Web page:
Senate budget eyes $5M for ECSU
By Reggie Ponder
Friday, May 26, 2017
The state Senate’s approved version of next year’s budget includes nearly $5 million in additional funding for Elizabeth City State University over the next two years as a way to shore up sagging enrollment.
Information provided by the office of Sen. Bill Cook, R-Beaufort, indicated the Senate budget includes an additional $2.8 million for 2017-18 "to help stabilize enrollment" and an additional $2 million for 2018-19.
The additional $2.8 million in the upcoming fiscal year would bring state funding for ECSU to $32 million a year and would make the actual ECSU budget — including receipts that aren't part of the state budget — about $37.9 million.
One of the purposes for the additional funds is to enable the university to attract top-tier faculty, according to ECSU officials. The funds also will allow additional investment in aviation science, which has become a marquee program for the university as the only four-year aviation science program in North Carolina.
Part of the state funding also will be used to hire employees to work in the areas of admissions, student retention and student success.
Jordan Hennessy, a legislative aide to Cook, whose district includes Pasquotank, Perquimans, Camden and Currituck counties, said all of those areas the money will be used for are intended to remedy the university's lagging enrollment.
As noted by Moody's Investors Service’s announcement last week that it was downgrading ECSU's bond rating, ECSU's full-time equivalency enrollment of 1,292 in the fall of 2016 was 14 percent less than the previous fall and only about half of the university’s fall 2012 enrollment.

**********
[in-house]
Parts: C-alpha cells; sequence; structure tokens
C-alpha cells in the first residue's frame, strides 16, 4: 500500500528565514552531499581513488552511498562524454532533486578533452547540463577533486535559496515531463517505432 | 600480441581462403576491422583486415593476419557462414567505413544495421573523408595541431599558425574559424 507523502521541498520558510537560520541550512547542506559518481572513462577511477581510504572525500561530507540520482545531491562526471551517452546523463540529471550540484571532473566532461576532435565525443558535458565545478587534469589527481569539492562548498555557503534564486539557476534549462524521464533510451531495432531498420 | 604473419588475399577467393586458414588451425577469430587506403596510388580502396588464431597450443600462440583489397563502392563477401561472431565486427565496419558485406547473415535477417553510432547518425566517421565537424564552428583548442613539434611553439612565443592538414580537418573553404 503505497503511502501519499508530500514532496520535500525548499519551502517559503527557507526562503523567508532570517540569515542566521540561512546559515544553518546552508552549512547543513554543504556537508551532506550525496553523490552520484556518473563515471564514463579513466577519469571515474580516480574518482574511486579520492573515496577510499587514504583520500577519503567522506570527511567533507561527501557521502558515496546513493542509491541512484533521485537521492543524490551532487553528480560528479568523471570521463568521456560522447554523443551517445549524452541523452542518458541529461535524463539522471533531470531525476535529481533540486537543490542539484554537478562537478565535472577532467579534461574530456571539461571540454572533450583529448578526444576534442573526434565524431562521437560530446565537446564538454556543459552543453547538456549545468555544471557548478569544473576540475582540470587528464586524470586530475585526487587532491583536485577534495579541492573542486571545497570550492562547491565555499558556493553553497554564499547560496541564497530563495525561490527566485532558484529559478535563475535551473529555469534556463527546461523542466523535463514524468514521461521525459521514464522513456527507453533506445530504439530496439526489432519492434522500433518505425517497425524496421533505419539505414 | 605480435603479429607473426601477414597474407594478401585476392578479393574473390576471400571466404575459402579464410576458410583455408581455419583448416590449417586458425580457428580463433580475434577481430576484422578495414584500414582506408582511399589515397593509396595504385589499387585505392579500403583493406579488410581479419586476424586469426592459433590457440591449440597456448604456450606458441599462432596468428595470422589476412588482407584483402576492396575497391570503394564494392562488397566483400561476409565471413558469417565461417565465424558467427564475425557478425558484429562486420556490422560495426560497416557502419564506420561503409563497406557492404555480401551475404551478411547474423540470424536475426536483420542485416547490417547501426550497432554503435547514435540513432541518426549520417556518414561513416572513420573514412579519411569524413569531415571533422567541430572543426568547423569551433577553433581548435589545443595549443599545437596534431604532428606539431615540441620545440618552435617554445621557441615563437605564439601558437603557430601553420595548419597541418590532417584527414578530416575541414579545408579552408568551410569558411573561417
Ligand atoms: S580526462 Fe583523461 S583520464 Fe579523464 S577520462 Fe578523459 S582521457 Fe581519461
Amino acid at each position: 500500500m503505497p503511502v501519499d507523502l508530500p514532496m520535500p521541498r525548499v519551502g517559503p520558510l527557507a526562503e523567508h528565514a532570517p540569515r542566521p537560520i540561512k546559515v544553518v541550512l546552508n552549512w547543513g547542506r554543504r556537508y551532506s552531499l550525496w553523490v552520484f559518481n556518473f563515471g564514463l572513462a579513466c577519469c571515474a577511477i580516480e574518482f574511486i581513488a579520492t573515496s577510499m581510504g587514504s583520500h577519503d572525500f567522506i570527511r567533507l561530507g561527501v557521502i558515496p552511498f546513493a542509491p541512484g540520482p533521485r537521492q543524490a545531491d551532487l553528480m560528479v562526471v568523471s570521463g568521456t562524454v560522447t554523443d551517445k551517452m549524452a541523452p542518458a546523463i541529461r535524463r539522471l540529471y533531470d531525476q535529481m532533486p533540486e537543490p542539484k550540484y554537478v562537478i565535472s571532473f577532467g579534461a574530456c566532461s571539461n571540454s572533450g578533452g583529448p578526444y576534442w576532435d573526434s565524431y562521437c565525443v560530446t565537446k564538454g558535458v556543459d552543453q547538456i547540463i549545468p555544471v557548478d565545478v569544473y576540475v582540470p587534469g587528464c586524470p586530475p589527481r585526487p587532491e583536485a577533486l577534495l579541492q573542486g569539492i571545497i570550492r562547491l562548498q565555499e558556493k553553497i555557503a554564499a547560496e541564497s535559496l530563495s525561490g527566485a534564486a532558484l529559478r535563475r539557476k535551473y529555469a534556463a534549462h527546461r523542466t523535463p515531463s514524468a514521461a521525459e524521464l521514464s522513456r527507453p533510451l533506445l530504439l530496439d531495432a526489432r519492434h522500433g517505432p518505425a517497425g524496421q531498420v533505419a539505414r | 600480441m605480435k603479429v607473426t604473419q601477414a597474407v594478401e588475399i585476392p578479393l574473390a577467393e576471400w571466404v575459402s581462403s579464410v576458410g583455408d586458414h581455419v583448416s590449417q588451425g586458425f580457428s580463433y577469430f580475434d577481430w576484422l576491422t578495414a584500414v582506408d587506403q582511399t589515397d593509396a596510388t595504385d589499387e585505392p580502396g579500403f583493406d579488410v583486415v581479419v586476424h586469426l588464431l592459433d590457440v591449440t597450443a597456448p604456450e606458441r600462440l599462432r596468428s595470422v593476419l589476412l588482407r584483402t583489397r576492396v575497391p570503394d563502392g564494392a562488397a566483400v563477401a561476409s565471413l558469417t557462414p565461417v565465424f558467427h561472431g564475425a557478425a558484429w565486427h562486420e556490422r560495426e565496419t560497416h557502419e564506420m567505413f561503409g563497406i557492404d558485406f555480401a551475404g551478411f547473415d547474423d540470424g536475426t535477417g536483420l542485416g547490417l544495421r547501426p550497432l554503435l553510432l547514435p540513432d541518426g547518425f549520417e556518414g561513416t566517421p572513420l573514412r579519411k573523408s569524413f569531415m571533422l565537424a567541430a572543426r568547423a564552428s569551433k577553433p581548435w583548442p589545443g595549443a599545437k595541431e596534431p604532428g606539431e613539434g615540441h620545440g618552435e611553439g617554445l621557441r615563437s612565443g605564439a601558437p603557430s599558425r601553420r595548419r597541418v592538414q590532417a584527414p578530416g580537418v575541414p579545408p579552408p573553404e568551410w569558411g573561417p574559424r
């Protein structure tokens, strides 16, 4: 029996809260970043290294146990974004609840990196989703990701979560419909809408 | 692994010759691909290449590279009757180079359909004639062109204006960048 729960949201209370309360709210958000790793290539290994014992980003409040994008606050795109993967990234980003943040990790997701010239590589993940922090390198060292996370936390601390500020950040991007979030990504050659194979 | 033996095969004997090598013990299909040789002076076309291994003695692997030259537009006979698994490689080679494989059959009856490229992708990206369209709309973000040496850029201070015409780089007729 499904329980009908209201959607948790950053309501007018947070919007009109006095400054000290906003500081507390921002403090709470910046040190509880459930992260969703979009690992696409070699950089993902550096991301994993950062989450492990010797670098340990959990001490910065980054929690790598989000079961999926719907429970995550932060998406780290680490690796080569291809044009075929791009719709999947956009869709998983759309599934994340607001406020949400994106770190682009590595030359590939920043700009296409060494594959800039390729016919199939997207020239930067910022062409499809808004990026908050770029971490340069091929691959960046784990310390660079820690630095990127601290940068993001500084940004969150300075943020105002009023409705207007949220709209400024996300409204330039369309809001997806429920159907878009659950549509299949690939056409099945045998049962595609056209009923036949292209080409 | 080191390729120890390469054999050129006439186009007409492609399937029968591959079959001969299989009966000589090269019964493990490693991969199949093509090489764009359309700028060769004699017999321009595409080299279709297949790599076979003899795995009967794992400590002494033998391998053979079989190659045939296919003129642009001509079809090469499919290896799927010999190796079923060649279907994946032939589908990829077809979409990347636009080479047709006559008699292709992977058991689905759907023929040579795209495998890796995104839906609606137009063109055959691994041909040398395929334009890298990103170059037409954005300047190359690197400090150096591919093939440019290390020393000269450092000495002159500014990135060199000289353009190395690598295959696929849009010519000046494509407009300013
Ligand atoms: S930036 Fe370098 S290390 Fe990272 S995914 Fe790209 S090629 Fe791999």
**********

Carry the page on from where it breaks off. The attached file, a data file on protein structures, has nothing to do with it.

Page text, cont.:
The state's N.C. Promise plan, which would lower in-state tuition at ECSU to $1,000 a year beginning in the fall of 2018, is expected to help ease ECSU's enrollment woes.
Even before that tuition decrease takes effect, though, ECSU Chancellor Thomas Conway says he’s "cautiously optimistic" the university will see a significant increase in new freshman enrollment this fall.
Conway bases that assessment partly on what he called "structural changes" in the admissions process. The changes include a different recruitment plan, quicker response to students who have applied to the university, and more frequent contact with applicants.
The assessment also is based on the number of offers of admission made in response to student applications. University officials have projected first-time freshmen enrollment for this fall at 322 — nearly three-fifths more than the fall 2016 first-time freshmen enrollment number of 203.